With the accessibility of GPS (Geographical Positioning System) enabled technology, creative practitioners and technologists are rapidly increasing their use of GPS devices to capture locational data as representations of time and space. The methods of visually transforming locational data are diverse and represent a rapidly emerging field of visual practice that enriches our understanding of human interaction with a given location.
Visualisation of locational data consists of two main types of visual content — firstly, the GPS data and secondly, contextual data collected along the journey (photographs, personal notes, sound, etc). The former is a literal transcript — a static, one-dimensional representation rendered into a simple graphic form such as XY and Z coordinates and/or a point-to-point mapping which traces the journey. The latter, being interpretive content, is representative of the location and the traveller and by extension, the social/cultural aspects of the community or environment. Our survey of on-line GPS visualisations revealed that a majority of practitioners were exploring visualisation of GPS data alone with few augmenting this with contextual data.
To gain greater understanding of the field the authors considered the visualisation of GPS data as explored from an information design perspective1 and focused on how space and time could be given dimension and meaning through its visual representation. From this approach, a contextual classification system was developed that identified the use of line, colour and symbol as the common codification techniques used by creative practitioners working with locational data. This classification helps us to assess the convergence of the codification as visualisation systems and in doing so, to develop an application tool which may used by practitioners to visualise GPS and contextual data in a manner that achieves an immersive embodied experience.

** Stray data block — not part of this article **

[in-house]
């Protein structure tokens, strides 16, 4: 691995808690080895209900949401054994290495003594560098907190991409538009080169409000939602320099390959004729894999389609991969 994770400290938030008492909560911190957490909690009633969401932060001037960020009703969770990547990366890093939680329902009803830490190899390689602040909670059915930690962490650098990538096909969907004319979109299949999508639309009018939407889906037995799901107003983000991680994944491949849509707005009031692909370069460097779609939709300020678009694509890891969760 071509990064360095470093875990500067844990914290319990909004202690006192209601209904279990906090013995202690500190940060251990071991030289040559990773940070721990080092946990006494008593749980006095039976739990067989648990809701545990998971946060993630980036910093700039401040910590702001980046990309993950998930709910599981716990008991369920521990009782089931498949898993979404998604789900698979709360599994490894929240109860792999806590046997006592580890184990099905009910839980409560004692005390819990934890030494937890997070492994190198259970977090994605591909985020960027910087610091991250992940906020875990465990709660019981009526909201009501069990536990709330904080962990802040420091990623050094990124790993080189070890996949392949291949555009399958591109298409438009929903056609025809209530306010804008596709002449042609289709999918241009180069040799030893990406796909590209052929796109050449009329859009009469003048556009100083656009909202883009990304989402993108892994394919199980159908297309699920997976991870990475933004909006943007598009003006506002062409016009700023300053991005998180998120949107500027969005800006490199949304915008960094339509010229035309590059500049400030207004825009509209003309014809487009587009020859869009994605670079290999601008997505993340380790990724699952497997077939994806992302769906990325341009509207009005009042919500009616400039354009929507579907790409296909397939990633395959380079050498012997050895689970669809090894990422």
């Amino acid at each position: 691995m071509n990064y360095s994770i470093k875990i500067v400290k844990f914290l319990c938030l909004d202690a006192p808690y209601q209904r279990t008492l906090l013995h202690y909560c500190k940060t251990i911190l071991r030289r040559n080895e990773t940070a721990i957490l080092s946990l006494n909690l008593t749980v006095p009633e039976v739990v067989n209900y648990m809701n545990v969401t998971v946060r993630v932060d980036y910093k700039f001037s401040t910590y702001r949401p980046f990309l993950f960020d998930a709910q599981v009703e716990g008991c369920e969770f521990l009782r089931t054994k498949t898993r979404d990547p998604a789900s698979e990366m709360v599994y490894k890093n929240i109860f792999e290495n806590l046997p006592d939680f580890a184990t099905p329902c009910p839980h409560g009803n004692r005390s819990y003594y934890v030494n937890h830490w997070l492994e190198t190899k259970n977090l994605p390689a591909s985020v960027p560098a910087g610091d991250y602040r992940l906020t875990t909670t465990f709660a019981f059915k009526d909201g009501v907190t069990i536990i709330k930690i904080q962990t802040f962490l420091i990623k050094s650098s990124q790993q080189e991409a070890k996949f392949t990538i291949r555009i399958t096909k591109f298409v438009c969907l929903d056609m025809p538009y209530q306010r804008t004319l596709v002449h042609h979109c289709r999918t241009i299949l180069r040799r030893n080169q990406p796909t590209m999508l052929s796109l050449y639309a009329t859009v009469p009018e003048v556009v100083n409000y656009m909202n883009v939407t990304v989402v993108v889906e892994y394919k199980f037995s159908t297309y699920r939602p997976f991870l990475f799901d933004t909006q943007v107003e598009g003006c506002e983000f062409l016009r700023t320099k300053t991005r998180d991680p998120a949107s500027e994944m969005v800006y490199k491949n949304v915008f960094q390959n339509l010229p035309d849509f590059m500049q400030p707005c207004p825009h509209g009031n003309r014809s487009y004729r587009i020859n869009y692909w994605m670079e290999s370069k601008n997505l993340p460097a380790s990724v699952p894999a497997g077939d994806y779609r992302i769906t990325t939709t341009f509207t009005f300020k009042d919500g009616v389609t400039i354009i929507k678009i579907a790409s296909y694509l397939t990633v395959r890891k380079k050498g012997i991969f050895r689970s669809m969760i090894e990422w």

- Chris Bowman (Australia) Creativity and Cognition Studios, Centre for Digital Design, Faculty of Design Architecture and Building, University of Technology, Sydney
- Teresa Leung (Australia) Centre for Digital Design, Faculty of Design Architecture and Building, University of Technology, Sydney
Full text (PDF) p. 70-72